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Margaret Atwood and Graeme Gibson in Mantova, Italy, on Dec. 7, 2017.Leonardo Cendamo/Hulton Archive

The Writers’ Trust Fiction Prize, one of Canada’s most prestigious literary awards, is getting a new face. The $50,000 prize – which has awarded authors such as André Alexis, Alice Munro and, last year, Gil Adamson – is getting an additional endowment of $10,000 and is being renamed the Atwood Gibson Prize, after Writers’ Trust co-founders Margaret Atwood and Graeme Gibson.

The prize, originally created in 1997 as the Rogers Writers’ Trust Fiction Prize, was established to help bolster Canadian fiction and provide a financial boost to Canadian writers. The $10,000 annual infusion, courtesy of the full prize support of the new sponsor, Canadian philanthropist Jim Balsillie, brings the fiction award in line with the Hillary Weston Writers’ Trust Prize for Non-Fiction, also set at $60,000.

Last year, the Writers’ Trust – which was created in the 1970s – awarded more than $970,000 to writers across Canada. More than 60 per cent of that was through its roster of literary prizes, which includes the Bronwen Wallace Prize for Emerging Writers and the Shaughnessy Cohen Prize for Political Writing. But it also raised $375,000 for the new Canadian Writers’ Emergency Relief Fund, established to help 250 struggling artists weather the pandemic with grants of $1,500.

But at a time when book sales have slumped significantly and launch dates have been postponed due to COVID-19, that barely scratches the surface of need in the publishing community – for writers and publishers alike.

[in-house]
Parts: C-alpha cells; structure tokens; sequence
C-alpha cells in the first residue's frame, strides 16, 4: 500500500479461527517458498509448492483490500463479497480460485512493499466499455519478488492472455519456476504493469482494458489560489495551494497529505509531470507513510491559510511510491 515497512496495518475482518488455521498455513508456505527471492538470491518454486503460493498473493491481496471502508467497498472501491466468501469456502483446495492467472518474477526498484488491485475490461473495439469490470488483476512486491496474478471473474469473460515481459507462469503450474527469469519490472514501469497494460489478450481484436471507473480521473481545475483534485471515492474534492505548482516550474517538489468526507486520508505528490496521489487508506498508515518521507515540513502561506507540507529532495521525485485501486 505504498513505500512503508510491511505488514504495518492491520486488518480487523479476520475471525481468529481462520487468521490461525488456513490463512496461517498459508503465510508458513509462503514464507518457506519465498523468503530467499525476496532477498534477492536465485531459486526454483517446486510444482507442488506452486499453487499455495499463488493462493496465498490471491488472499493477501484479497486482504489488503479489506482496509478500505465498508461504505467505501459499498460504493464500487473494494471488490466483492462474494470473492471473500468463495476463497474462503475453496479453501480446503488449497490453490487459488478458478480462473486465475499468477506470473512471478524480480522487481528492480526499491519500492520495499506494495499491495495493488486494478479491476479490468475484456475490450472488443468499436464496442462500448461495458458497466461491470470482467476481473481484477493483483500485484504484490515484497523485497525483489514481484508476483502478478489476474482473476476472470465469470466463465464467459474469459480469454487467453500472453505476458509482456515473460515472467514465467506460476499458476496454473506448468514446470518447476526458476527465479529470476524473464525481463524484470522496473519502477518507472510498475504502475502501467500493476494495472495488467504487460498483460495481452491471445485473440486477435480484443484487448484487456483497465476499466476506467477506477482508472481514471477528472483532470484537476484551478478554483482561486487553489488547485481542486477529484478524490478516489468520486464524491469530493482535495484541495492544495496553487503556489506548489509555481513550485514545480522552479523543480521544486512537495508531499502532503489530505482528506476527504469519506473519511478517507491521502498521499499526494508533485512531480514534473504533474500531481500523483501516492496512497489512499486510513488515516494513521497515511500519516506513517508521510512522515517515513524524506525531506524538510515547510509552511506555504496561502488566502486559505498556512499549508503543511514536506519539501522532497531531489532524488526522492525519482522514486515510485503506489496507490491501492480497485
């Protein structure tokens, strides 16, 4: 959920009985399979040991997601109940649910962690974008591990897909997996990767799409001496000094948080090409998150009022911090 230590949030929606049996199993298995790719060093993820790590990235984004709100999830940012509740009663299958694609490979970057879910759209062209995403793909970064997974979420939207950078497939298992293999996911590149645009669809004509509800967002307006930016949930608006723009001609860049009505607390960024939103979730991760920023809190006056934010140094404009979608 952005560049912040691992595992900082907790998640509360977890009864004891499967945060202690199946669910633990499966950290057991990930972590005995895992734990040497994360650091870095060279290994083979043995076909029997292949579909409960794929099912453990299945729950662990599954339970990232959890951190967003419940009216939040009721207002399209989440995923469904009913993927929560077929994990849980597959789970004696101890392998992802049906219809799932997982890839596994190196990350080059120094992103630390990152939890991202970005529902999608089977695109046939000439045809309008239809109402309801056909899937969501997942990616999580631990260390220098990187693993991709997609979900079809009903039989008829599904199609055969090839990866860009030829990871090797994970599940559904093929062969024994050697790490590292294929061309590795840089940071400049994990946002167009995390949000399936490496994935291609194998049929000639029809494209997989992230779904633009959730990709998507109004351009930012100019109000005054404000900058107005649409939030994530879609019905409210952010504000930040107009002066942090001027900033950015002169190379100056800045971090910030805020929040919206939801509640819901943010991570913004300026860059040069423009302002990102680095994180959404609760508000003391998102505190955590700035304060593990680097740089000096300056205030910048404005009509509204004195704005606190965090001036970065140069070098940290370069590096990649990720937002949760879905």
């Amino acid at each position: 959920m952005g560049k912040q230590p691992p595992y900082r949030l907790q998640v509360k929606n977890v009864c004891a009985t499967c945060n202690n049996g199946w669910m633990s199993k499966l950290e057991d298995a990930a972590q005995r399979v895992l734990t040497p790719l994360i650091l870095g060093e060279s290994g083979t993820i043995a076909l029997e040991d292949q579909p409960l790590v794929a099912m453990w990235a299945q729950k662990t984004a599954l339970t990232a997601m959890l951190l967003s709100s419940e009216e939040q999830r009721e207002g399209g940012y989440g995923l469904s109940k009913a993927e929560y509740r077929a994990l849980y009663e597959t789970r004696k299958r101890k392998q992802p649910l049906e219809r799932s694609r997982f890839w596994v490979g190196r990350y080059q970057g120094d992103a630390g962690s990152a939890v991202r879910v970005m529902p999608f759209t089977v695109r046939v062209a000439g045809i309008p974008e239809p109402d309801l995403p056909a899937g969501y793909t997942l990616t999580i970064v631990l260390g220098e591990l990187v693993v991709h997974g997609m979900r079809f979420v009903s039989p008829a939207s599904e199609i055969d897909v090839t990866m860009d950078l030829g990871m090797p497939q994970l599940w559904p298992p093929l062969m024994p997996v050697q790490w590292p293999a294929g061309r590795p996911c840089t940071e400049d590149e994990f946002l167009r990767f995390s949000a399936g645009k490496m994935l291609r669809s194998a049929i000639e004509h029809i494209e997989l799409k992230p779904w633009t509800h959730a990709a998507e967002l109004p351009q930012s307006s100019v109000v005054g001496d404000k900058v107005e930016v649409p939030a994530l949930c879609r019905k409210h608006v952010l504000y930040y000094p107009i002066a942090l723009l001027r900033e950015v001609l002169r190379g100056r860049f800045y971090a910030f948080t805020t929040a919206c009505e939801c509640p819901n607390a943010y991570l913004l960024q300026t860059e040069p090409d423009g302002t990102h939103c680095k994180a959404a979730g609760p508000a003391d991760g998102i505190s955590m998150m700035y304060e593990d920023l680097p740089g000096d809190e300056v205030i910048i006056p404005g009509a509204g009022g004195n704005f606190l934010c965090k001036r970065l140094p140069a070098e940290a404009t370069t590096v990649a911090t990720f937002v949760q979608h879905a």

With book launches, events, festivals and workshops on hold indefinitely, many writers have seen a disastrous reduction in income – or lost it altogether. “It’s been hard for authors not to be able to travel and do events because those things, for a lot of authors, are really important for making community and starting dialogue around their works,” says Alana Wilcox, editorial director of Toronto-based Coach House Books.

It has been especially difficult for lesser-known and first-time writers, says Atwood, since they aren’t getting the same kind of exposure they might have before 2020. That’s why the Writers’ Trust disbursements are more important than ever, she says.

Shortly after the first lockdown in March, authors reported an average income loss of $10,000, according to John Degan, executive director of the Writers’ Union of Canada. “And that loss has not been recouped in the market,” he says, “meaning dependable relief payments are essential.” (Last week, the Canada Revenue Agency backtracked on its statement about artists replaying CERB benefits, which claimed that grant funding didn’t count as income for qualification purposes.)

The shutdown of booksellers has been similarly devastating, adds Writers’ Trust executive director Charles Foran. Hand-selling, he says, is crucial for authors, particularly those who have not been published by one of the Big Five publishers. Being able to browse for new titles at bookstores and generate word-of-mouth recommendations is important not just for Canadian authors but the diversity of Canadian readership, as well.

As for publishers, some of them have seen a reduction in revenue of up to 70 per cent, according to Dan Wells, publisher of Biblioasis. “Industry-wise, we have deep concerns,” he says. “Further investments in writers and art and cultural programs are beneficial.”

But he’s wary of awards like those handed out by the Writers’ Trust. “I think part of the issue is that we are so award-centric now in our preoccupations that other books end up struggling for their share of readership.”